Othello is black, true, but is accepted by Venetian society. He has converted to Christianity and has demonstrated his patriotism and bravery on the battlefield. Those characters who still hold his race against him do not come across well in the play. Othello, like his white counterparts, is a tragic character, someone essentially good and noble (his lines are some of the highest poetry). But the very things that make him noble also lead to a flaw that brings him down.

A lifetime focused on the battlefield makes Othello susceptible to the manipulations of Iago, who acts in a cool, calculated manner, to plant the seed of suspicion about Othello’s wife.

Audiences identify with Othello, who realizes his error after he murders his wife and in regret kills himself. The play meets Aristotle’s definition of tragedy because it arouses pity or fear through a character “whose misfortune … is brought upon him not by vice and depravity but by some error of judgment.” The cathartic moment comes from the sympathy for the hero.

There is no such feeling for Iago, who became the model for John Milton’s Satan in Paradise Lost. Iago is not a flawed character, but one without a conscience, an atheist who manipulates others in power plays — the sociopath.

Although the sum total of President Obama’s life has not been brought together in a literary work, Americans who have looked at his life, associations, books, and previous speeches see someone cool and detached — especially when it comes to love of country. They rightly see a political strategist.

And this is what Gerstein and many analysts don’t seem to understand. For all his flaws and mistakes, Americans largely did not doubt George Bush’s love of country. He acted immediately after 9/11 with harsh words and harsh actions against the enemy. In fact, he was criticized by the left for jingoism, or too much love of country.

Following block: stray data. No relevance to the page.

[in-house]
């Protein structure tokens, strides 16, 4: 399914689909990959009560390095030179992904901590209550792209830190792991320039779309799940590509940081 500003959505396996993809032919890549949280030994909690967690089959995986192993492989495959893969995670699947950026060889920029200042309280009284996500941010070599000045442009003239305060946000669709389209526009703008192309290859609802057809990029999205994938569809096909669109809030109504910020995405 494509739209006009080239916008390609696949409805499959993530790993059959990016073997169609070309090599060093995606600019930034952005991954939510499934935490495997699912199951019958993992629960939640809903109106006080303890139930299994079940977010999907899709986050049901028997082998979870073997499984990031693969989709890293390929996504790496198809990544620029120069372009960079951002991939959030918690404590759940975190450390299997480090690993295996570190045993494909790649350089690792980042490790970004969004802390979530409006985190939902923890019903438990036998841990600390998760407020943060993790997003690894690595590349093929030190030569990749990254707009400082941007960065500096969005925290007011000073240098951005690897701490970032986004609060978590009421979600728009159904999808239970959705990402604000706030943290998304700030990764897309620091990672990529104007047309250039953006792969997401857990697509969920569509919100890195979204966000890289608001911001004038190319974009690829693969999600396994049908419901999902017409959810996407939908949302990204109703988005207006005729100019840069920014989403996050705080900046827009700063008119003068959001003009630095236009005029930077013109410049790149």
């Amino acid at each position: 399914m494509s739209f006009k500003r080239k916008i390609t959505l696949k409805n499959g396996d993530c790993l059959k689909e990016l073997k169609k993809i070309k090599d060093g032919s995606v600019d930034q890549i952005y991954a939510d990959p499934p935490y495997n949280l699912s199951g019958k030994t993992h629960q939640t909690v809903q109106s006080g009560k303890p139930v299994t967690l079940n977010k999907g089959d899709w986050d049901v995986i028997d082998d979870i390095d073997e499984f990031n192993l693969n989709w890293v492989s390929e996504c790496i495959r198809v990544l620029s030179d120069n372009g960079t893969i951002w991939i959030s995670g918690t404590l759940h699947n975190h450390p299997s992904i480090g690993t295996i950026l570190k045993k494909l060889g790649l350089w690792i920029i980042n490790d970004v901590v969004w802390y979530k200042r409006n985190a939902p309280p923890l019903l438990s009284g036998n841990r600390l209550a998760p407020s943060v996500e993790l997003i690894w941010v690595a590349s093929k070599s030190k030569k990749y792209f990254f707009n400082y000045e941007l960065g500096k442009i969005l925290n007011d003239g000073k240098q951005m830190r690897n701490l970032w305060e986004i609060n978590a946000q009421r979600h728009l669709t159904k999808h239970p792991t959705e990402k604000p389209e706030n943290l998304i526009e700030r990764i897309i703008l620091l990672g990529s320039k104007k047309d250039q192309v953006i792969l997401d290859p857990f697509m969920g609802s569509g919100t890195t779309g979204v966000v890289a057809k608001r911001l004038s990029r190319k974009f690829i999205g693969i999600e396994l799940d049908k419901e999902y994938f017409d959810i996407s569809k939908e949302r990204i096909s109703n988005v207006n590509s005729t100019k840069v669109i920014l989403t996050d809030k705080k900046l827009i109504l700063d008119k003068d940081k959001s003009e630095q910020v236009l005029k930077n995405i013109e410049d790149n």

Obama, on the other hand, has done what would be unthinkable for a commander-in-chief in an earlier time. His demeanor during the press conference after the foiled Christmas Day attack was without emotion. He has done what would be taken as treason by besmirching his own country on foreign soil. The year was filled with him bowing to America’s enemies and glad-handing with Hugo Chavez. His Department of Justice is persecuting the CIA, of which seven members just died in Afghanistan. He states his discomfort with victory in Afghanistan, while cutting the military budget and changing the rules of engagement to favor the enemy. Through his Justice Department he is according terrorists who killed nearly 3,000 of our citizens the same rights and conducting a trial in the midst of survivors who will pay for the defense through their taxes. The Department of Homeland Security instructed law enforcement to go after dissenting patriotic Americans, particularly military veterans, and displayed callous disregard of the facts and the fears surrounding the thwarted Christmas Day terrorist attack.

One of the most treasonous acts concerns the communist, antiwar group Code Pink, which has been aiding and funding the enemy and raising money for Obama. As our vulnerable soldiers awaited word about sending more troops to Afghanistan, Obama was meeting with Code Pink, as recent videos show.

In 2008, there were reports out about Jodie Evans’ fundraising for the Obama campaign. But only the most careful readers noticed back then.

Obama is not merely “clueless.” Even when he gives lip service about the regrettable necessity of war as he did in the Nobel speech, Obama’s words do not ring true because they lack conviction.

Iago, too, repeatedly professes his allegiance to Othello and has a reputation of being honest. Too many around him overlook evidence to the contrary.

But careful readers understand character.

Mary Grabar earned her Ph.D. in English from the University of Georgia and teaches in Atlanta. She is organizing the Resistance to the Re-Education of America at www.dissidentprof.com. Her writing can be found at www.marygrabar.com. Subscribe to dispatches here.